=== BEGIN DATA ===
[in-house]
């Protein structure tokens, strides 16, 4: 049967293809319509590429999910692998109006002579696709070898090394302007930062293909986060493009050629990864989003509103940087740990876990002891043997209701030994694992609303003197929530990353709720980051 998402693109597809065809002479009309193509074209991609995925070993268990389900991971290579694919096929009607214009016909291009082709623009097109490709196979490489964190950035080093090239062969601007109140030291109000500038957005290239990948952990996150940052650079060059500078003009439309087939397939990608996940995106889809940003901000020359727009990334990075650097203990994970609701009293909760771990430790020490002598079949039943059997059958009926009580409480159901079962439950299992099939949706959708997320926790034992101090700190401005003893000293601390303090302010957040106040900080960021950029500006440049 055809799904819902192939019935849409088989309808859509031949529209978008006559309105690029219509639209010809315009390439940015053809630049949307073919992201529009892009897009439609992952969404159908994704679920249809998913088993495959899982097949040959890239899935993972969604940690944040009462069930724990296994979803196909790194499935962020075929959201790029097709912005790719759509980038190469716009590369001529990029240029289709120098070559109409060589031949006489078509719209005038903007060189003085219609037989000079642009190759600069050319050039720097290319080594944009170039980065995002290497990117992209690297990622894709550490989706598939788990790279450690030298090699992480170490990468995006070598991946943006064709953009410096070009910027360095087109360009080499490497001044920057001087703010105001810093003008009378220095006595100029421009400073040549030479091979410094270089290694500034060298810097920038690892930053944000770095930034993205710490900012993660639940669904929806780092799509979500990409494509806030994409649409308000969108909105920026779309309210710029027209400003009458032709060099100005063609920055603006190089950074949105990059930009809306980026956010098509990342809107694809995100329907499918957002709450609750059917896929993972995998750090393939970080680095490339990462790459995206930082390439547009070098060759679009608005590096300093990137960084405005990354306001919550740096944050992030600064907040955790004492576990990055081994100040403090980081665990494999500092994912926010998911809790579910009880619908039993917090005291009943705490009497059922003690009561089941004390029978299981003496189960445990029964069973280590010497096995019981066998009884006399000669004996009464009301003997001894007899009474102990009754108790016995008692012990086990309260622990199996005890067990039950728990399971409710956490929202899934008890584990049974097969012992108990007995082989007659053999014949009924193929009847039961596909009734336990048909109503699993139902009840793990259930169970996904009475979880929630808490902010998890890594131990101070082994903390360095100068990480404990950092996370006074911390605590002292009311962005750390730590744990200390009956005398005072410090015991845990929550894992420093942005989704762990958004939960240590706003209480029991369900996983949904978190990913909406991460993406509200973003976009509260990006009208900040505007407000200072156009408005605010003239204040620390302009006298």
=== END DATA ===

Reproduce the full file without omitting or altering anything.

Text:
[in-house]
């Protein structure tokens, strides 16, 4: 049967293809319509590429999910692998109006002579696709070898090394302007930062293909986060493009050629990864989003509103940087740990876990002891043997209701030994694992609303003197929530990353709720980051 998402693109597809065809002479009309193509074209991609995925070993268990389900991971290579694919096929009607214009016909291009082709623009097109490709196979490489964190950035080093090239062969601007109140030291109000500038957005290239990948952990996150940052650079060059500078003009439309087939397939990608996940995106889809940003901000020359727009990334990075650097203990994970609701009293909760771990430790020490002598079949039943059997059958009926009580409480159901079962439950299992099939949706959708997320926790034992101090700190401005003893000293601390303090302010957040106040900080960021950029500006440049 055809799904819902192939019935849409088989309808859509031949529209978008006559309105690029219509639209010809315009390439940015053809630049949307073919992201529009892009897009439609992952969404159908994704679920249809998913088993495959899982097949040959890239899935993972969604940690944040009462069930724990296994979803196909790194499935962020075929959201790029097709912005790719759509980038190469716009590369001529990029240029289709120098070559109409060589031949006489078509719209005038903007060189003085219609037989000079642009190759600069050319050039720097290319080594944009170039980065995002290497990117992209690297990622894709550490989706598939788990790279450690030298090699992480170490990468995006070598991946943006064709953009410096070009910027360095087109360009080499490497001044920057001087703010105001810093003008009378220095006595100029421009400073040549030479091979410094270089290694500034060298810097920038690892930053944000770095930034993205710490900012993660639940669904929806780092799509979500990409494509806030994409649409308000969108909105920026779309309210710029027209400003009458032709060099100005063609920055603006190089950074949105990059930009809306980026956010098509990342809107694809995100329907499918957002709450609750059917896929993972995998750090393939970080680095490339990462790459995206930082390439547009070098060759679009608005590096300093990137960084405005990354306001919550740096944050992030600064907040955790004492576990990055081994100040403090980081665990494999500092994912926010998911809790579910009880619908039993917090005291009943705490009497059922003690009561089941004390029978299981003496189960445990029964069973280590010497096995019981066998009884006399000669004996009464009301003997001894007899009474102990009754108790016995008692012990086990309260622990199996005890067990039950728990399971409710956490929202899934008890584990049974097969012992108990007995082989007659053999014949009924193929009847039961596909009734336990048909109503699993139902009840793990259930169970996904009475979880929630808490902010998890890594131990101070082994903390360095100068990480404990950092996370006074911390605590002292009311962005750390730590744990200390009956005398005072410090015991845990929550894992420093942005989704762990958004939960240590706003209480029991369900996983949904978190990913909406991460993406509200973003976009509260990006009208900040505007407000200072156009408005605010003239204040620390302009006298």